2. this is wonderful, Helena! I was a vegetarian for 7 years and then when I was pregnant with Allie I was worried that I wasn't getting enough protein (eggs made me vomit, i had to watch the fish for mercury and i just couldn't consume the amount of beans and dairy they said I had to) so i 'gave up' being vegetarian. i began eating meat 3 times a week and that is how my girls have always eaten--just three servings of meat per week. it is wonderful to know that we could cut even that out and still be healthy!

  3. Everyone is different! Obviously, with your careful planning, you all are healthy. The doctor certainly rushed to judgement. I'm sorry your daughter has a rash, though. I had very weird skin stuff as a kid and it turned out to be psoriasis. (It just didn't look typical.) I wasn't diagnosed until I was 32. Maybe she has an atypical version of a more common skin ailment? I hope whatever it is clears up and leaves once and for all!

  4. :-) So happy she is healthy and she won't have to make choices that make her uncomfortable. Now if you could just figure out what is going on with those hands...

  5. I am so happy that you shared your concerns about your girls nutrition after the obviously ignorant doctors opinon. It's very honest. I feel I would have had the same response.
    And bravo on the results! I would have it difficult to not be smug and say "I told you so!".

    I hope the skin problem clears up soon...I suppose you have tried Tea Tree?

    much love xx

  6. First of all...POOEY on that doctor. I can't believe what a jerk he was.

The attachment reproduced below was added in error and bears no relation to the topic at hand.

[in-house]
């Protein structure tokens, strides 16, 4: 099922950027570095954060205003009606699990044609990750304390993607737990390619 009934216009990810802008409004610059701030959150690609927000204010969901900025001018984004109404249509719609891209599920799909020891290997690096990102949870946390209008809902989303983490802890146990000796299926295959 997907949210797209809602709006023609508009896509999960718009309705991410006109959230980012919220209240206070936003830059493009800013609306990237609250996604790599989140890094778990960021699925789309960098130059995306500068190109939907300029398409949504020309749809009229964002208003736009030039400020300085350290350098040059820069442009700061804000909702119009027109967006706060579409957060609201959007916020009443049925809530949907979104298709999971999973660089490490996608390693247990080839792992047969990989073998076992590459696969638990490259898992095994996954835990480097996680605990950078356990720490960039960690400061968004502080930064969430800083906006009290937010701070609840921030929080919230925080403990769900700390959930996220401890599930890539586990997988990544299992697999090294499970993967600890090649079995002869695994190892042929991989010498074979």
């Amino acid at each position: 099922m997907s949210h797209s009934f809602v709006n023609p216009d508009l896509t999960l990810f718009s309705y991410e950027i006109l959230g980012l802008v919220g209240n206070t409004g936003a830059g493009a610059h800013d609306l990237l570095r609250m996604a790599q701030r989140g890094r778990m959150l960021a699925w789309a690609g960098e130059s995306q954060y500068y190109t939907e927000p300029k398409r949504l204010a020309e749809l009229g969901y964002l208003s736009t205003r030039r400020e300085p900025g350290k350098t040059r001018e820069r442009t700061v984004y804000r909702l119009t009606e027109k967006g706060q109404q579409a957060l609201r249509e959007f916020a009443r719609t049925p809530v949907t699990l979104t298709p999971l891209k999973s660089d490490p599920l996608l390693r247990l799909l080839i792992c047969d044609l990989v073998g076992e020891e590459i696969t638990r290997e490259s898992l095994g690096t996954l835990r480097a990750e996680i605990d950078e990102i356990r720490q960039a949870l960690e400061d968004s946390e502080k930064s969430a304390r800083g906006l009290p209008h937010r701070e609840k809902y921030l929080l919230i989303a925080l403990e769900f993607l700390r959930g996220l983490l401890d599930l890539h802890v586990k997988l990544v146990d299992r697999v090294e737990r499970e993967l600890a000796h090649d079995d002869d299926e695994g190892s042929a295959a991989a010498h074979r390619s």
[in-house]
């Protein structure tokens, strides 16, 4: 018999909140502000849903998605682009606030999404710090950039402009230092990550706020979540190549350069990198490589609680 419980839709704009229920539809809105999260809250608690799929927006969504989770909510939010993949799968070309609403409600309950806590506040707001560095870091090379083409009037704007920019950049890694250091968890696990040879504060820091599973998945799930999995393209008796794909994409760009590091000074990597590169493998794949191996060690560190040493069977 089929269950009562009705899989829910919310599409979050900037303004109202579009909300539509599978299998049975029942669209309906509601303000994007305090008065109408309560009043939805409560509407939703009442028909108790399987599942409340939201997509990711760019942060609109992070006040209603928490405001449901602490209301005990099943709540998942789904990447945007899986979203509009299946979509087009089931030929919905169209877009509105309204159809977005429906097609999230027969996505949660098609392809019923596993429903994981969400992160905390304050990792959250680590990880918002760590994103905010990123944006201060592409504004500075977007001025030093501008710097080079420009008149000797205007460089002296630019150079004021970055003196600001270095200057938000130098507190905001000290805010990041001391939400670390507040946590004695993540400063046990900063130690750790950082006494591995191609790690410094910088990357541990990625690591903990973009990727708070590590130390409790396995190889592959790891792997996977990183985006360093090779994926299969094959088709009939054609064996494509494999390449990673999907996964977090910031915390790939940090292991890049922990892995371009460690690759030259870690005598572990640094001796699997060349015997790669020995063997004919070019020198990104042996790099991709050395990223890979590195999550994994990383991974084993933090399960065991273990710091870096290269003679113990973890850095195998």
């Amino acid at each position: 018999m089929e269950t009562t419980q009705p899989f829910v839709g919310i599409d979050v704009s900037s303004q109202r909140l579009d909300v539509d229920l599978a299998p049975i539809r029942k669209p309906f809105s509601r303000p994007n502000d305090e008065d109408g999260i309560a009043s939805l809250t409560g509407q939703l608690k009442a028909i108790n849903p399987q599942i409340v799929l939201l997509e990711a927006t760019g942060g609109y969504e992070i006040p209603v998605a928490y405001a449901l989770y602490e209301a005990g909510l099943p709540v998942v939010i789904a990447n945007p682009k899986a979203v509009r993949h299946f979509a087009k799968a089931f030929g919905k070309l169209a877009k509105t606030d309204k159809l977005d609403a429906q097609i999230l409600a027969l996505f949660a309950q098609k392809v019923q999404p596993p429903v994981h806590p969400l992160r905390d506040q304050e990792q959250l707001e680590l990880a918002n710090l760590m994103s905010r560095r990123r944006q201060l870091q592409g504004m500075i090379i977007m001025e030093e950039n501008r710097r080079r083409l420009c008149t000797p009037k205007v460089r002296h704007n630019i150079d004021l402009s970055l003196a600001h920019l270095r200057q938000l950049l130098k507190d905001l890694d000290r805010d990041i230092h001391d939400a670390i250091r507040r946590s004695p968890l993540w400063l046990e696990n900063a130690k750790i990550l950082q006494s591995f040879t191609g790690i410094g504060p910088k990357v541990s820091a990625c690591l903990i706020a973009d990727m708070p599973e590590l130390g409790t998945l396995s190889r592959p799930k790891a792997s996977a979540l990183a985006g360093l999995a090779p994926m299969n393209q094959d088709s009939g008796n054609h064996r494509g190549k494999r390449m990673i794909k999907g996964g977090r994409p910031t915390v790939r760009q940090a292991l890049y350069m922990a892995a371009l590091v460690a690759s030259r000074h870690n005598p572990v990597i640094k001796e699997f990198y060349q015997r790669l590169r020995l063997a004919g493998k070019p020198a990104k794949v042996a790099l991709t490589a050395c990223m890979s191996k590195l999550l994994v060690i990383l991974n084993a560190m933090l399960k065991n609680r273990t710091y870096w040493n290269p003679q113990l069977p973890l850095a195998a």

Second of all...YAY for the tests coming back great. You should never doubt yourself, even though we all do it with our babies, you do so much research and you know what is best for your family. So happy this turned out well Helena. Hugs

  7. I think doctors sometimes forget that they work for us, that they are being paid to HELP us with our health concerns, not dictate to us. Sorry you had to go through that, but YAY! for a healthy girl and a happy diet!

  8. Thanks so much, everyone—it's just lovely to read all your words. So much support and kindness! I am really grateful.

    My daughter's hands actually cleared up, FINALLY, with the anti-fungal cream we'd already been using (the one the skin doctor didn't believe could work :) ) Now we just put a really good moisturiser on every night. Plus we are staying off wheat, as we (the kids and I) ALL react to it. So far, so good!

    It was so validating to find we were doing okay. I wasn't craving or needing validation, but it was nice to get it, especially in the face of such a strong opinion against our choices. Very, very cool!


I love hearing from you! Thank you for your heartfelt, thoughtful responses—they lift me, and give me light.